At one time, the Commonwealth of Virginia was lagging behind most of the country in terms of getting its constituents vaccinated against COVID-19. Now, Virginia ranks 13th among states for percentage of population fully vaccinated. Throughout the pandemic, expectations from Virginia residents have been high, but initially the Virginia Department of Health (VDH) had no centralized operation where people could go to get information about getting vaccinated. Adding to the complexity, policy changes surrounding the vaccine were frequent, and misinformation was rampant.Download the case study
The Commonwealth of Virginia already had a contract with Verizon for technology services, so the company was in a strong position to expand the existing partnership by setting up a contact center to help vaccinate Virginia. VDH worked with Verizon to utilize its existing relationship and technology contract to streamline and facilitate the process. The chief champion for the strategy was the Deputy Commissioner of the Department of Transportation, as the department already had a large call center available for use.
The new contact center for the vaccine rollout was fully functioning at scale in only seven days.
The Virtual Contact Center (VCC) is composed of various technologies, including self-service interactive voice response, voice call back, SMS and email functionality.
With network-based interactive voice response (IVR), inbound requests could be efficiently routed so that an individual requesting information could quickly obtain the solicited data.
This means that no matter what channel people chose to interact with the contact center — whether through phone, email, text or social media — their inquiry would be intelligently routed to the appropriate call center agent for a more personalized and productive interaction.
The Commonwealth initially asked for 50 call center agents, but many more agents were needed to meet increased demand. The agility of the solution allowed them to rapidly scale up to 1,000 agents within 24 hours, with the ability to handle 10,000 simultaneous calls from 35 regional health districts.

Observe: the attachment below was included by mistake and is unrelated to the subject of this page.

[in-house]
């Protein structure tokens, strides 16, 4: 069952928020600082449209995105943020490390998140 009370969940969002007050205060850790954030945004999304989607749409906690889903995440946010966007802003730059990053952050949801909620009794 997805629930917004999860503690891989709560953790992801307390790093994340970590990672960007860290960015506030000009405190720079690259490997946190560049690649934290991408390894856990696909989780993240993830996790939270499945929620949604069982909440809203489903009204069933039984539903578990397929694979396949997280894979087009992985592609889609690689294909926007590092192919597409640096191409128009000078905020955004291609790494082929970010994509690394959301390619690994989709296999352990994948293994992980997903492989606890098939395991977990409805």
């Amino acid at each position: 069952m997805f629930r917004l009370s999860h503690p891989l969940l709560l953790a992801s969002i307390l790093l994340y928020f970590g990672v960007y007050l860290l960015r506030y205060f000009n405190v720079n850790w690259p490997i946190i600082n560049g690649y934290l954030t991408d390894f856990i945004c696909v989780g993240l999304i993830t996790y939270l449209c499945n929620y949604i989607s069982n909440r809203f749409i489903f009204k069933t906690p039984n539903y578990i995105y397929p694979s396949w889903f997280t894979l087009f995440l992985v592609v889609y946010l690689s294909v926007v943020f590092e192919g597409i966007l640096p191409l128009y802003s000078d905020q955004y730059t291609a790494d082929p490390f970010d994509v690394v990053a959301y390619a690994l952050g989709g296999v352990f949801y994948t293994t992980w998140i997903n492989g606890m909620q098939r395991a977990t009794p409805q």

82,000 outbound calls were performed to schedule vaccination appointments. 1,000 agents
The Department of Health solutions include:
35 regional health districts
82,000 outbound calls
As call center operations ramped up, the Commonwealth of Virginia skyrocketed from 50th to fourth in the nation in vaccination rates, according to a local news report.
Numerous factors contributed to the positive outcome, but the Department of Health indicates that one of the keys to success was the ability to adapt to meet the needs of the Commonwealth’s population. For example, by accommodating more languages, engagement escalated dramatically. Initially, only English and Spanish languages were available. The VDH quickly added over 100 language callbacks, including Cantonese, Hindi, Japanese, Mandarin and Arabic. For the hard of hearing or deaf, American Sign Language (ASL) was also accommodated, with a transition to video if required.
Partnerships with Walmart, Walgreens and Giant pharmacies were also critical, and continue to be leveraged.
The Commonwealth is now working to perform targeted outreach with churches and community centers to help invest in at-risk and under-vaccinated communities.
Looking ahead, VDH is excited to leverage similar capabilities as the VCC, while adding new technologies like artificial intelligence and chatbots.
The rates of change for the request were pretty aggressive, and Verizon kept up with it every time we needed something. That’s why there were daily meetings, weekly meetings ... so technology issues could be brought up. Verizon was able to adapt to that change."
Suresh Soundararajan, VDH chief information officer